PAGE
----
A young cab driver in Israel was shocked when a historian friend of mine mentioned to him the difficulty of fighting Egypt during the War of Independence in 1948.
“Egypt?” the man asked in amazement. “Egypt was our enemy?”
Israel has had peace with Egypt for more than three decades. True, it has been a “cold peace,” with little friendship on Egypt’s part, but anyone born after the Yom Kippur War of 1973 or with a weak sense of history might be as surprised as this young man that through much of Israel’s existence Egypt was its greatest threat. In those years the term “peace talks” did not refer to attempts to solve problems between Israel and the Palestinians, but to attempts to end conflicts between Israel and surrounding Arab countries, which appeared constantly poised to annihilate the small Jewish state.
I thought about the strange turns history takes while following the upheavals in the Arab world. What will a post-Mubarak Egypt look like? Will the clock spin backwards now to those dreadful days when Israel had not even one non-belligerent Arab neighbor? Will newly liberated Arab countries use Israel as their whipping boy while they try to find their way in unchartered territory? These are some of the questions that worry all of us who care deeply about Israel’s existence and safety.
As many commentators have pointed out, we have what to worry about. The best-organized groups in these Arab rebellions are the religious ones, such as the Muslim Brotherhood in Egypt, and they are poisonously anti-Israel. Then there is the perennial danger of Iran, which could take advantage of the current chaos to extend its power even while it moves ahead with its nuclear designs.
And yet, it is hard not to feel exhilarated by the overthrow of oppressive dictators, hard not be optimistic at the sight of thousands of young people willing to put their lives on the line for the causes of freedom and democracy. They took the world by surprise, these protesters, with their passion and courage and nonviolent demonstrations. It is hard, and hard-hearted, not to wish them well. Unlike many Arab demonstrations we’ve seen in the past, the slogans here, for the most part, did not target Israel or America. What the demonstrators want and need are the basics of life — clean water, enough food, educational opportunities, jobs to support themselves. Fighting Israel is low down on their list of priorities at this moment; they need to make order in their shattered universe.
In this there is also cause for optimism. One of the most potent examples the Arab young have of what life could be like has come from Israel. Young Egyptians read Israeli books, and watch Israeli television and movies. They see democracy in action in Israel’s election campaigns, even in the barrage of insults its politicians may hurl at each other. As difficult as are the lives of Israeli Arabs — and they are difficult and in great need of improvement — these people also serve as examples for Arabs in other lands of what it means to live in a free and open society. Many Israeli Arabs have made it clear that in peace negotiations they do not want their areas given over to the Palestinian Authority in exchange for Jewish areas going to Israel. They prefer living in a democratic Jewish state, whatever flaws it may have, to living under Arab jurisdiction.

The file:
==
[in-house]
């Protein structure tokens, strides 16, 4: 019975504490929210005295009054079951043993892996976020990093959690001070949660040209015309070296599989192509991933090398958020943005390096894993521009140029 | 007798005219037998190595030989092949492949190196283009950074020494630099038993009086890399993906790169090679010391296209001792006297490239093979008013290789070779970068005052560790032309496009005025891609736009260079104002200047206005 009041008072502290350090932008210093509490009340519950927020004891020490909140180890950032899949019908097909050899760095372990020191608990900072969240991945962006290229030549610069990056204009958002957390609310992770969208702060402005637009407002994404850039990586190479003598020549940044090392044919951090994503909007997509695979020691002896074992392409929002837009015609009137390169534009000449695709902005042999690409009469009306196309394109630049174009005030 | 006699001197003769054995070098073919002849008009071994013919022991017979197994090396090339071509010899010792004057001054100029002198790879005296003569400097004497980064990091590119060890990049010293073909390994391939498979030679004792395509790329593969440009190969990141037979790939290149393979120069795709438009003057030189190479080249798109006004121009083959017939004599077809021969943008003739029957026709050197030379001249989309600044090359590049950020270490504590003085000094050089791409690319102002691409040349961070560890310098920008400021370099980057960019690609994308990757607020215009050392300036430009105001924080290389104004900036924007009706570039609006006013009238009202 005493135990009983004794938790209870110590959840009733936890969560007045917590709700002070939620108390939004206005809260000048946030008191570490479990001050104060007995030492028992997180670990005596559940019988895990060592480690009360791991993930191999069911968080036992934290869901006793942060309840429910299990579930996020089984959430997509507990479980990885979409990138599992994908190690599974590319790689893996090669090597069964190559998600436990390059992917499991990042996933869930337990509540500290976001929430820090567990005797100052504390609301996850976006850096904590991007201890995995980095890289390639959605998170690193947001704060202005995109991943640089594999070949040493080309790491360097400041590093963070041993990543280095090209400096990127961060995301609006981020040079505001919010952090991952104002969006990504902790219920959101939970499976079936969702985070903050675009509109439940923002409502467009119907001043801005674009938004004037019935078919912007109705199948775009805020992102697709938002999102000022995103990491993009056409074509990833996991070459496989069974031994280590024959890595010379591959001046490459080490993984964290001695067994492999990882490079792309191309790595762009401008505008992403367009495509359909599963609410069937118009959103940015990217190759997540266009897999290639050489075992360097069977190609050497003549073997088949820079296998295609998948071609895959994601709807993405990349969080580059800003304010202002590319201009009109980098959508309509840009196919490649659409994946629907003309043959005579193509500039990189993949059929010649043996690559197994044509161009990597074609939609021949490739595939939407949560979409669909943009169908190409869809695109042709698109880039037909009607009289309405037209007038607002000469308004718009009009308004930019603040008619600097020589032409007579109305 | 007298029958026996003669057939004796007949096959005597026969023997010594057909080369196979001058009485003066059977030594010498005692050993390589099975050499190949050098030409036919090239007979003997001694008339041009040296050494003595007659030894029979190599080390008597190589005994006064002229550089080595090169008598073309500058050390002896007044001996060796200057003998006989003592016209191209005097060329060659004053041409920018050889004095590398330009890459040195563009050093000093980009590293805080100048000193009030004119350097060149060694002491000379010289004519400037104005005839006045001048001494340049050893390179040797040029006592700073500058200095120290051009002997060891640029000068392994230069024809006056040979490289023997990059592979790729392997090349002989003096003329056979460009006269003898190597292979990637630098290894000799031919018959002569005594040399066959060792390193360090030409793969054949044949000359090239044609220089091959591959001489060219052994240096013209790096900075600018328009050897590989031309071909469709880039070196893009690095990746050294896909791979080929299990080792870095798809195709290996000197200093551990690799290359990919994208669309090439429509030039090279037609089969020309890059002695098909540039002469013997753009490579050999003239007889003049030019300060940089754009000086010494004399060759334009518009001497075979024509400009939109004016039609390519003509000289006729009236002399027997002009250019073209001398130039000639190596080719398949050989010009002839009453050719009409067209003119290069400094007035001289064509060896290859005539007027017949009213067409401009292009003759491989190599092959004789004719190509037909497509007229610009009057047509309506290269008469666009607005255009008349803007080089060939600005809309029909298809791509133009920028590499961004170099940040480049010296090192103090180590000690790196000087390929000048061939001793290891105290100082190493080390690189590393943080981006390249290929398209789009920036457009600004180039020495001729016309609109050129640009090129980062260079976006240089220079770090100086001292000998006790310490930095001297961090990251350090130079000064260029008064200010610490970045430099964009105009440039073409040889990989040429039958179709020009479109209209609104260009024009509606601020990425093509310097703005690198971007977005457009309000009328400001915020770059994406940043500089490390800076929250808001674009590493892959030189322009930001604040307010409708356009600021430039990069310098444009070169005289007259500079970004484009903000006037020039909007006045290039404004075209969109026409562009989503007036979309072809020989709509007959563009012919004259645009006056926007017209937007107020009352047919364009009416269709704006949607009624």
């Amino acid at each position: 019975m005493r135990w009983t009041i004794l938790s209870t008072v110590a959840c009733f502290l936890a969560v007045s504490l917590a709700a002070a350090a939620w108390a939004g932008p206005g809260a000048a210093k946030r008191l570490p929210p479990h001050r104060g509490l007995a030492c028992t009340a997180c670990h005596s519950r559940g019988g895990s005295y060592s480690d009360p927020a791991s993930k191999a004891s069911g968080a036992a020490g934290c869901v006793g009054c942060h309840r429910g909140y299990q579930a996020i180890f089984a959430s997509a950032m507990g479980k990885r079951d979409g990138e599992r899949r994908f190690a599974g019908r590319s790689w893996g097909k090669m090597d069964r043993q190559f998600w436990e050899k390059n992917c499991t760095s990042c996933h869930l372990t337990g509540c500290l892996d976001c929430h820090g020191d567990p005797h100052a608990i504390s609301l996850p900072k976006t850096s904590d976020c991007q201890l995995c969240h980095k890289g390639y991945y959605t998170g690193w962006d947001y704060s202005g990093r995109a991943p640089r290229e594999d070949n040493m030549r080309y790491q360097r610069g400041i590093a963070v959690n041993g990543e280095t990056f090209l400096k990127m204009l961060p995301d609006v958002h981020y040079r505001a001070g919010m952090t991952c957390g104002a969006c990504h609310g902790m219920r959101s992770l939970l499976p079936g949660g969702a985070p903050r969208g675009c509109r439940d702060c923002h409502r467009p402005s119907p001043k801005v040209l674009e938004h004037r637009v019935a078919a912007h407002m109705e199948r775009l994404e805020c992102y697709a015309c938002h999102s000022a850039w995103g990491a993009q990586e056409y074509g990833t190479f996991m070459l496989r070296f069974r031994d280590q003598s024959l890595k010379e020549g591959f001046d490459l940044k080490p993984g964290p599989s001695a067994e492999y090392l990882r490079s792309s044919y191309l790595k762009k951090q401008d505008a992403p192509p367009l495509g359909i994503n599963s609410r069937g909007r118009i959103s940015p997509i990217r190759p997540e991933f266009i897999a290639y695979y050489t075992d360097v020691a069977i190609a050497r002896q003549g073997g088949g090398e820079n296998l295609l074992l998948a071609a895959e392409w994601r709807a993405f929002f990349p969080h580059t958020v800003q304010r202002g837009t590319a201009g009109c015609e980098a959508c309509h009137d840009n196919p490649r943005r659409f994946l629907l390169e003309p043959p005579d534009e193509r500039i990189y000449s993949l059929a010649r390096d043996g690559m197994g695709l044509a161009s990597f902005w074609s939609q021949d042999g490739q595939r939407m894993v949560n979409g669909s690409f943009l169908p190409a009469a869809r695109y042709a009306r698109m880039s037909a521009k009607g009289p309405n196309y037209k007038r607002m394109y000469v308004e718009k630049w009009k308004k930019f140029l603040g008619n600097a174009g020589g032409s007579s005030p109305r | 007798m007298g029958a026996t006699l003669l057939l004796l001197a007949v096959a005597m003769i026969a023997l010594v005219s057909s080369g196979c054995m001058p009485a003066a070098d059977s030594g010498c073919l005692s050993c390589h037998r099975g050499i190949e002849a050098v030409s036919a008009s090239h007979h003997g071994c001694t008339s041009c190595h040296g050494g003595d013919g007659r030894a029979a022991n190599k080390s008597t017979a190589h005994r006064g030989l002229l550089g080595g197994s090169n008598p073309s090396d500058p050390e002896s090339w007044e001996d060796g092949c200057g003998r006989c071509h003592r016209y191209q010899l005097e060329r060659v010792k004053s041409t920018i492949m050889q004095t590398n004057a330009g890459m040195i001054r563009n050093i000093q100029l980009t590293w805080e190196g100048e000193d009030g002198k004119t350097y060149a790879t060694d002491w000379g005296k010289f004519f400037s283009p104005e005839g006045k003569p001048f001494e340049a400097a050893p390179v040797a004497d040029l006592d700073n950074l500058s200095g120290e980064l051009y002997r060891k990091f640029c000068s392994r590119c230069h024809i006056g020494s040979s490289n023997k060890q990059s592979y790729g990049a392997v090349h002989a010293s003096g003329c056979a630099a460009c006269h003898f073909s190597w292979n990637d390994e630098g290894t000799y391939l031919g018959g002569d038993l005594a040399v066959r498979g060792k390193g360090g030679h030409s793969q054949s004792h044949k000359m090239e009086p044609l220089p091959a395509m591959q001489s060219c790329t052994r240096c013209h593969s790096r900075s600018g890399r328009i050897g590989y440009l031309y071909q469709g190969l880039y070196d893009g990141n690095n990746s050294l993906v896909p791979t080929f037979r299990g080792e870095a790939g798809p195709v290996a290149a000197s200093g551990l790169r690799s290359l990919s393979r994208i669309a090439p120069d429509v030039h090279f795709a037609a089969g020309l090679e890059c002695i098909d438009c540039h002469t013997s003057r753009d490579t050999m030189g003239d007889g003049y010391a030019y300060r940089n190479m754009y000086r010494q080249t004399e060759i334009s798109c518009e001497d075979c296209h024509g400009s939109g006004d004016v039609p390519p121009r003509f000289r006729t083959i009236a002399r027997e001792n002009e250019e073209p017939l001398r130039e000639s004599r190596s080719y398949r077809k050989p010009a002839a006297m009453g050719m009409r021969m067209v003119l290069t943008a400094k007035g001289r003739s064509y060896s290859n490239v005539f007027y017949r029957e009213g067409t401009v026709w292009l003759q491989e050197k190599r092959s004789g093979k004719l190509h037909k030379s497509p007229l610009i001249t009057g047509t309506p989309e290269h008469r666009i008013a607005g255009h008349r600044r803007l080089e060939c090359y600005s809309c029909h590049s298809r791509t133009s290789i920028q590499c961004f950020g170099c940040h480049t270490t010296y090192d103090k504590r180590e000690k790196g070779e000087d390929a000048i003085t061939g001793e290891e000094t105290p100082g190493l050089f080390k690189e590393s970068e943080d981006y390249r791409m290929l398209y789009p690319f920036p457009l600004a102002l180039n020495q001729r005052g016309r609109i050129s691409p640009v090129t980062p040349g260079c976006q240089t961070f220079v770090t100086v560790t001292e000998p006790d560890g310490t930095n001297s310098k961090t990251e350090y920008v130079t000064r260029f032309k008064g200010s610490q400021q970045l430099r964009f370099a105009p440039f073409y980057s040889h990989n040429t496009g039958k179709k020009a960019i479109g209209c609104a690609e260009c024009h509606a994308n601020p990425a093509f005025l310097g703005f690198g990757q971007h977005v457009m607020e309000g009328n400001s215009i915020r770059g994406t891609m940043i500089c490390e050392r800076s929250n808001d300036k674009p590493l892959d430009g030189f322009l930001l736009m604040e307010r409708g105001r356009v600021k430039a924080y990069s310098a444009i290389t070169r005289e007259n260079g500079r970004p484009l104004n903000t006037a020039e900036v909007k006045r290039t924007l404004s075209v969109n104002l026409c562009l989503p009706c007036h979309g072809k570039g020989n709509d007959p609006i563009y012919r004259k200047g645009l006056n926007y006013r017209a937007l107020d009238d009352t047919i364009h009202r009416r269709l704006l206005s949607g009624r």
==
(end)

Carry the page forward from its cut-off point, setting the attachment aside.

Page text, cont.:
To be sure, I’d be a fool not to temper my optimism with recognition of the grave perils inherent in the current revolutions. We have only to think of the Iranian revolution of 1979 that ousted the Shah in the name of a constitutional government and the hate-spewing dictatorship that is Iran today. The United States needs to give more than moral support to the revolutionaries; it also needs to carefully monitor what happens from now on. We cannot simply call for free elections in countries that have no experience with them. We need to help those countries develop democratic institutions, such as a free press and a just court system. We need to push for women’s rights. Studies show that countries where women have education and job opportunities — Turkey for example — have achieved more than others.
As for Israel, it needs to come to an agreement with the Palestinians that takes that the conflict off the agenda in the Arab and general worlds.
In the end, of course, the West cannot control what happens in the Middle East. The protesters who burst out against tyranny may end up overtaken by Islamist or military dictators. But we can offer support and live by example so that the essentials of freedom and democracy do not disappear from the minds and memories of the young Arabs who long for them.
Francine Klagsbrun’s most recent book is “The Fourth Commandment: Remember the Sabbath World.”
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